43 Impacts of Time of Day and Year on Severe Warning Performance over the United States Great Plains

Monday, 22 October 2018
Stowe & Atrium rooms (Stoweflake Mountain Resort )
Janice M. Maldonado, National Weather Service, Sioux Falls, SD; and P. N. Schumacher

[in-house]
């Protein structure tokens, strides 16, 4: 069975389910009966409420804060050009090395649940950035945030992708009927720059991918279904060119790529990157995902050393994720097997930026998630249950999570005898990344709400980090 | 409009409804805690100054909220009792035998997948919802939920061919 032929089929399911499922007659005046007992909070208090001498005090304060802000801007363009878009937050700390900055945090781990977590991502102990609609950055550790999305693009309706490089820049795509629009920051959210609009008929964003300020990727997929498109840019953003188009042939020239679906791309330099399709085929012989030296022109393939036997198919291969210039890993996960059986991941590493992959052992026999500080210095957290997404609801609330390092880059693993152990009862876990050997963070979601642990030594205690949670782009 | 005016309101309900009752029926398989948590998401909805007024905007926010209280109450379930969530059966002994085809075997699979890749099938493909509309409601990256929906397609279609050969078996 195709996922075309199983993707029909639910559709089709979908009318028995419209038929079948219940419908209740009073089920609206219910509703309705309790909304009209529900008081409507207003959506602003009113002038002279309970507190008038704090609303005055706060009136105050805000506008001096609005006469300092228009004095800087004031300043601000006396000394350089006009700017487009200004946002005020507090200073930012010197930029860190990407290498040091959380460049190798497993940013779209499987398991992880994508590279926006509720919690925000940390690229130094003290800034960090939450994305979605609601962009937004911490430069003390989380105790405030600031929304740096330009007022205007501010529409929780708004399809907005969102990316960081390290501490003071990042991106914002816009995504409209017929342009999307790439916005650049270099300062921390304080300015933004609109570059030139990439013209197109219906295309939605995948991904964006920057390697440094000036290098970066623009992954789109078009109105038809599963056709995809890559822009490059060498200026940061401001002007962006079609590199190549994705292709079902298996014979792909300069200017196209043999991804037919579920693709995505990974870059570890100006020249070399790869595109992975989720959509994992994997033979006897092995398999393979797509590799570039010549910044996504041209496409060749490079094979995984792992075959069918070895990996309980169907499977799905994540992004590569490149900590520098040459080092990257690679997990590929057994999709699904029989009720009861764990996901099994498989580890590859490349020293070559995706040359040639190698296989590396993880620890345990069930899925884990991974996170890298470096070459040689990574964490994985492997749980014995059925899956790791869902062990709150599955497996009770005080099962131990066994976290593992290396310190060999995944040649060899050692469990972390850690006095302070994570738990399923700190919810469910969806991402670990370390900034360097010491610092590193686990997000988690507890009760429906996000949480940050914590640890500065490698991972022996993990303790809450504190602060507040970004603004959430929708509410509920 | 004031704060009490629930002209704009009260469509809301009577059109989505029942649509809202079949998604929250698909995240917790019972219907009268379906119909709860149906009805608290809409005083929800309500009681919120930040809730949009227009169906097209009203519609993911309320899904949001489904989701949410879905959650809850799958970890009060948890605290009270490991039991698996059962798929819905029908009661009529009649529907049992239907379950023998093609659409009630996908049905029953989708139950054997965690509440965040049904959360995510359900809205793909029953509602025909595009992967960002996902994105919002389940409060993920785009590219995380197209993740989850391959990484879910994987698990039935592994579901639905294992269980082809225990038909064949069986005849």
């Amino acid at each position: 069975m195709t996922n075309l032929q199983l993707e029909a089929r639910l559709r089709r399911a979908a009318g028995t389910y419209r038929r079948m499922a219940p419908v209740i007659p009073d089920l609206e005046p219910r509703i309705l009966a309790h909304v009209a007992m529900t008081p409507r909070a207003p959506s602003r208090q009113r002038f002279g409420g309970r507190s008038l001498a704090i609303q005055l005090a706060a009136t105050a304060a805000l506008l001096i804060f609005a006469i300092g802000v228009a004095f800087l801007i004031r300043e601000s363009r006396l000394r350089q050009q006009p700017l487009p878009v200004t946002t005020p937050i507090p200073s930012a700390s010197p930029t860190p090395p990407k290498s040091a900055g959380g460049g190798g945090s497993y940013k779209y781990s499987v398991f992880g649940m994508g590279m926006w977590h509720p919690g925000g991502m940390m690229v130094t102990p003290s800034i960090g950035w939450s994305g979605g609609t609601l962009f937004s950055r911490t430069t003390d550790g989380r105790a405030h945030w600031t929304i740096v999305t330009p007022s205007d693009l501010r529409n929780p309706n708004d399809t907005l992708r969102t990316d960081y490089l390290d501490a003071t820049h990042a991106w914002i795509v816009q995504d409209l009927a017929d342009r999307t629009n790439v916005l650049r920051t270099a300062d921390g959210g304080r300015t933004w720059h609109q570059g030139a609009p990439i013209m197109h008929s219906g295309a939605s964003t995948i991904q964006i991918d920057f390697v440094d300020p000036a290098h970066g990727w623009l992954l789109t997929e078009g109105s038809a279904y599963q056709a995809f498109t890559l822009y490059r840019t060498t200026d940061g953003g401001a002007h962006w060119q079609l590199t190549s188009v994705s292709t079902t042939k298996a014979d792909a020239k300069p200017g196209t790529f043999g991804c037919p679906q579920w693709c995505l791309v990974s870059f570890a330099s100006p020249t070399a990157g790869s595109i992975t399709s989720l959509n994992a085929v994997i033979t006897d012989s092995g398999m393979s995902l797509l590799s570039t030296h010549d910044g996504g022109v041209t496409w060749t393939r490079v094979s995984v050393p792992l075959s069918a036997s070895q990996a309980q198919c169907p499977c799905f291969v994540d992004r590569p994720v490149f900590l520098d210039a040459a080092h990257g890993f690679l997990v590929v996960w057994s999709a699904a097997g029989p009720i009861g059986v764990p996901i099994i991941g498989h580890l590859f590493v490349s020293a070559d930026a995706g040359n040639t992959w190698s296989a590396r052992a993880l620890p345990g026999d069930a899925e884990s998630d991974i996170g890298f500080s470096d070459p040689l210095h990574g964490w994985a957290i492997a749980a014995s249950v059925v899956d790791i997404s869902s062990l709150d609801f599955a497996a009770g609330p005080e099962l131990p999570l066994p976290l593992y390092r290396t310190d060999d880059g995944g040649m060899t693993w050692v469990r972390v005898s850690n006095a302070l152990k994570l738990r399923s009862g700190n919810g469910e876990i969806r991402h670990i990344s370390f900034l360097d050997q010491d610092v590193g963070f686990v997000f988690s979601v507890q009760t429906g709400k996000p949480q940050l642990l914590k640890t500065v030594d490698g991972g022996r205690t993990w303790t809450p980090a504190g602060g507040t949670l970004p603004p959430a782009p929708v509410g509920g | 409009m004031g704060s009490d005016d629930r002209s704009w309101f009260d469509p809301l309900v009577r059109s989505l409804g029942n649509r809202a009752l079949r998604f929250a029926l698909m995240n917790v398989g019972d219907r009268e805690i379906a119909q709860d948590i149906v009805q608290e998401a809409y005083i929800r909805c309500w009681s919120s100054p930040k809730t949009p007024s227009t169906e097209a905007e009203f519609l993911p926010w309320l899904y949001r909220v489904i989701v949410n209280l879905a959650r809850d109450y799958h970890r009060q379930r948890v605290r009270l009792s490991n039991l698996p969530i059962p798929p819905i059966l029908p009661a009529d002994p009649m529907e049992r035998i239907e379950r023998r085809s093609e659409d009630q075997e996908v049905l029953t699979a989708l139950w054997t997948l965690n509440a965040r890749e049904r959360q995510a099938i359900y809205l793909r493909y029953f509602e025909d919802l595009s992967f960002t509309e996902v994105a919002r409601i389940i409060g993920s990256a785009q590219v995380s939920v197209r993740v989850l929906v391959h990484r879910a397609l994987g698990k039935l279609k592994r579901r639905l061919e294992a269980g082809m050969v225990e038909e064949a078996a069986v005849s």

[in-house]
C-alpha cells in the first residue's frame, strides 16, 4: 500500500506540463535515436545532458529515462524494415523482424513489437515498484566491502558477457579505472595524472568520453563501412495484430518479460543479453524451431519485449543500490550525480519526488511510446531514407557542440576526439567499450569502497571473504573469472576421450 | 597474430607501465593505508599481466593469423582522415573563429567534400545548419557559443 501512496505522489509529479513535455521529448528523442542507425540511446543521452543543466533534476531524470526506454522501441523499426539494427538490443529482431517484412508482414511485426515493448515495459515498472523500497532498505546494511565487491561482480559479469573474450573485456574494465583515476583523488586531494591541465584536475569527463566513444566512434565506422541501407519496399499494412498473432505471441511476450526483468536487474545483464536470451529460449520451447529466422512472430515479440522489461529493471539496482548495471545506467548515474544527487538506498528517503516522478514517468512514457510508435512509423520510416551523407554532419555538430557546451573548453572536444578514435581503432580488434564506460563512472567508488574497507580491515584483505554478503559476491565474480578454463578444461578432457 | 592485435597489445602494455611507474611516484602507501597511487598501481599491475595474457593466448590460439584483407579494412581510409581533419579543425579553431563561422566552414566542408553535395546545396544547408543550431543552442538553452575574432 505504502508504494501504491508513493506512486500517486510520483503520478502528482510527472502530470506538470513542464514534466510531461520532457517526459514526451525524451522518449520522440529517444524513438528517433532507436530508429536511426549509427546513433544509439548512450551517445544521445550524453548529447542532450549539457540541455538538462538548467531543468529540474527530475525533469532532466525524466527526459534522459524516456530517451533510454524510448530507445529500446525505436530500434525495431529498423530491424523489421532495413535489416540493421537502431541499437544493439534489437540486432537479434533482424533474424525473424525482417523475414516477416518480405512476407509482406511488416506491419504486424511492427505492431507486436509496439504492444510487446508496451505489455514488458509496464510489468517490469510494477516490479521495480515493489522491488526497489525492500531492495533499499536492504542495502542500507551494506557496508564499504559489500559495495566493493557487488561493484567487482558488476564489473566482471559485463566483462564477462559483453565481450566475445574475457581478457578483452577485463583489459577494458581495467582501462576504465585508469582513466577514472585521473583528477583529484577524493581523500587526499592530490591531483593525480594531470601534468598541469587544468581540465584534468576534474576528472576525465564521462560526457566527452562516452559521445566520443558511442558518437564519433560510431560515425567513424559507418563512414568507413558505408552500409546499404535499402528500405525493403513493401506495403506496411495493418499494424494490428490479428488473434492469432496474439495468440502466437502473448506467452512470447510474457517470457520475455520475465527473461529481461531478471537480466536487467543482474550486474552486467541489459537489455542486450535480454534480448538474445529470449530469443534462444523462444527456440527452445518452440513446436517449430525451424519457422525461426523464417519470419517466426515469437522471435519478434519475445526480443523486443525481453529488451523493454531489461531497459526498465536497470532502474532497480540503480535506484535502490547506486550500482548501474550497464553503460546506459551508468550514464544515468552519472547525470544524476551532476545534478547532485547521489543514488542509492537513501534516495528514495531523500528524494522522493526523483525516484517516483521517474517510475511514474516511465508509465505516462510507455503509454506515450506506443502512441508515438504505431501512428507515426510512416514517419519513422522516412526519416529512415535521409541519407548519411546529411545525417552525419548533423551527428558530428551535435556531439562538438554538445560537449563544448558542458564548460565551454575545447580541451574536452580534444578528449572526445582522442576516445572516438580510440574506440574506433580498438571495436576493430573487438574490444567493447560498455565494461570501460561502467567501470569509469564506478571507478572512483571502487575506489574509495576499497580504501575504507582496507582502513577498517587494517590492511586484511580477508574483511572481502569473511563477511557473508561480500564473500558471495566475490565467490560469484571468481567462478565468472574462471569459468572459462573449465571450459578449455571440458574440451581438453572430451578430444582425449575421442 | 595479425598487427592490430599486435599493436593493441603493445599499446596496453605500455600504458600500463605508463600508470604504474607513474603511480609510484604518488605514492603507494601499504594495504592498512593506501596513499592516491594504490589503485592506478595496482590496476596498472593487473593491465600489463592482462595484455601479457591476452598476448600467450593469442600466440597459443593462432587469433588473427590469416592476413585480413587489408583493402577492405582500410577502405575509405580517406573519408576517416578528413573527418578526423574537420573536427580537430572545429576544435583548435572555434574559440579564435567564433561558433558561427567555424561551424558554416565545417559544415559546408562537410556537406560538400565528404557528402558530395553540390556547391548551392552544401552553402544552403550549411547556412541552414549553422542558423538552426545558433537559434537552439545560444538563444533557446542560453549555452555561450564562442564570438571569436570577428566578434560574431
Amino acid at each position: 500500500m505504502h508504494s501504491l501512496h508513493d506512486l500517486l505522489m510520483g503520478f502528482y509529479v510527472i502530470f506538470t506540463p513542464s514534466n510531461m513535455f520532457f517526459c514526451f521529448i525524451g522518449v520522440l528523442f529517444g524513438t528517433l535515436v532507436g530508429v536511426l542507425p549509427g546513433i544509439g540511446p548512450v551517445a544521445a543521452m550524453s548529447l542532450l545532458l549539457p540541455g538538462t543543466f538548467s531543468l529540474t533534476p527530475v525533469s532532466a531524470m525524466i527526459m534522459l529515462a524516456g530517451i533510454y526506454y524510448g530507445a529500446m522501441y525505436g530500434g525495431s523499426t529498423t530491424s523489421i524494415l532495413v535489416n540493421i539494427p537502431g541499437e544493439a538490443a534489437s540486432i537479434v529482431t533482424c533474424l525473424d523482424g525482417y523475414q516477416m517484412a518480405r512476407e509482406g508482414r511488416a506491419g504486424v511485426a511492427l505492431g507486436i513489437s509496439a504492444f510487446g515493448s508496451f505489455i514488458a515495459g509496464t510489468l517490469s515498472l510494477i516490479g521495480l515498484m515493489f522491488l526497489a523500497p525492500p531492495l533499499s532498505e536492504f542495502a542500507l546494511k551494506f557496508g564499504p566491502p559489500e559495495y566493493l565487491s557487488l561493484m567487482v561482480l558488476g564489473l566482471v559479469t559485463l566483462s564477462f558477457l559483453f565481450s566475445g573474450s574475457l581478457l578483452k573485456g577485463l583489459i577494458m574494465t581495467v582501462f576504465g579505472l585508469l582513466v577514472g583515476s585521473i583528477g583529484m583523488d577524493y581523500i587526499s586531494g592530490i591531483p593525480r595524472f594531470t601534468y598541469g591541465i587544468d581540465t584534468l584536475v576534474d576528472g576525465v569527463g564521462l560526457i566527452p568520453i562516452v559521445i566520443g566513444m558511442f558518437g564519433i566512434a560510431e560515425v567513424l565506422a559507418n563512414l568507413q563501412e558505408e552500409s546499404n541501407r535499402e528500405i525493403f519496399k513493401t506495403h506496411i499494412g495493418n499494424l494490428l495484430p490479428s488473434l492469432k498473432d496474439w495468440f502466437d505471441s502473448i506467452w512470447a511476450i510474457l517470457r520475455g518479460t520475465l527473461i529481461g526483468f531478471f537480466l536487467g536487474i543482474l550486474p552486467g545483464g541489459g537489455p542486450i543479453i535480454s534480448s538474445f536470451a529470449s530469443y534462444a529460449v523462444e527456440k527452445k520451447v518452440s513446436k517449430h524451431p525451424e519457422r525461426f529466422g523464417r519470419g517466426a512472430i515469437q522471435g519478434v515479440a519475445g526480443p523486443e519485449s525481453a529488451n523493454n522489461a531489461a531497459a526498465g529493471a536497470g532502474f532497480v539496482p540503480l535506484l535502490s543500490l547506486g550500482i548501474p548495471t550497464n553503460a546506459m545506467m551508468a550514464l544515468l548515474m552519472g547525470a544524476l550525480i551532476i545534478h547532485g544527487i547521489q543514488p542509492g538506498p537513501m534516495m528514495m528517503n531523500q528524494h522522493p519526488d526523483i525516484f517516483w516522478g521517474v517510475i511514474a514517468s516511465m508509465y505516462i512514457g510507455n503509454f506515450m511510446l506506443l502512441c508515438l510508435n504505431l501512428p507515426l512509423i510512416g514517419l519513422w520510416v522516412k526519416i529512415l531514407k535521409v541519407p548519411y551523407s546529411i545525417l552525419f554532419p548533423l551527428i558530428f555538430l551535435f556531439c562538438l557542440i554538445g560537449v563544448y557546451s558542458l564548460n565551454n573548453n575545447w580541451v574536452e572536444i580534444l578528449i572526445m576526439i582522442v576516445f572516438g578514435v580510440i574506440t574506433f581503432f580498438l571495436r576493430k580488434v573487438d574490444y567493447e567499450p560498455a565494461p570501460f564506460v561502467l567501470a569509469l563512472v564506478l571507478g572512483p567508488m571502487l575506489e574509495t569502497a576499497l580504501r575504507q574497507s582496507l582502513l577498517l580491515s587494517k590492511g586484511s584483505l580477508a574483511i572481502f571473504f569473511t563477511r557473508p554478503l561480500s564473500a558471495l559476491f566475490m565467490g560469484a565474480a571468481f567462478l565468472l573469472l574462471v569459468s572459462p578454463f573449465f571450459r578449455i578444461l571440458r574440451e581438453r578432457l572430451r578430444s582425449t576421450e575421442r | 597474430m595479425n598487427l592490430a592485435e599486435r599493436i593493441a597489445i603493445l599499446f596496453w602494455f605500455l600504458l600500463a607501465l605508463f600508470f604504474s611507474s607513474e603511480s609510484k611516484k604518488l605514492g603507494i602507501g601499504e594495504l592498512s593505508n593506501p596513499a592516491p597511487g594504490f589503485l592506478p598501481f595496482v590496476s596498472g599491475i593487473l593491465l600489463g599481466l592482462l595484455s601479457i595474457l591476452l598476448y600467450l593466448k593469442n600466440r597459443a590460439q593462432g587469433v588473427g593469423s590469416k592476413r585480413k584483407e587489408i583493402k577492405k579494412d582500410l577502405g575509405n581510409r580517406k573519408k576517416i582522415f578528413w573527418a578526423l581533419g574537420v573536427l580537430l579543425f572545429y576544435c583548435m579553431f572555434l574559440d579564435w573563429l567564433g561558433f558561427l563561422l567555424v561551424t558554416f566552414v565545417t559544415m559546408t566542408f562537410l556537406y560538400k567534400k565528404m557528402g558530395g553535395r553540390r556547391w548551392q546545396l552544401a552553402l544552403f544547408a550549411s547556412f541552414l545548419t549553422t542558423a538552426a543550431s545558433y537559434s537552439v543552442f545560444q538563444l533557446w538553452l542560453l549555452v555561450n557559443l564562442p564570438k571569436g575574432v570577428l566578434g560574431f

Severe weather warnings are used to warn the public about imminent threats to life and property. Over the last few years, the national false alarm ratio (FAR) has been around 0.49 and the probability of detection has been 0.78. While there has been research into how tornado warning verification has evolved by time of year and time of day, a similar study has not been done for severe thunderstorm warnings which constitute a large majority of warning issued across the United States. Our study will identify how warning performance varies by hour of the day, month of the year, season, and distance of the warning or event from the nearest radar for seven National Weather Service forecast areas in the Great Plains of the United States. Our analysis will examine the role that non-meteorological factors may play in warning performance due to fewer spotters available at night, decreased sampling of the storm as distance from the radar increases, and whether wind or hail events are more difficult to detect and whether that changes by time of day. Identifying periods of increased or decreased performance can help NWS meteorologists identify both training needs and further research that can act to improve detection and decrease false alarms for severe weather warnings.
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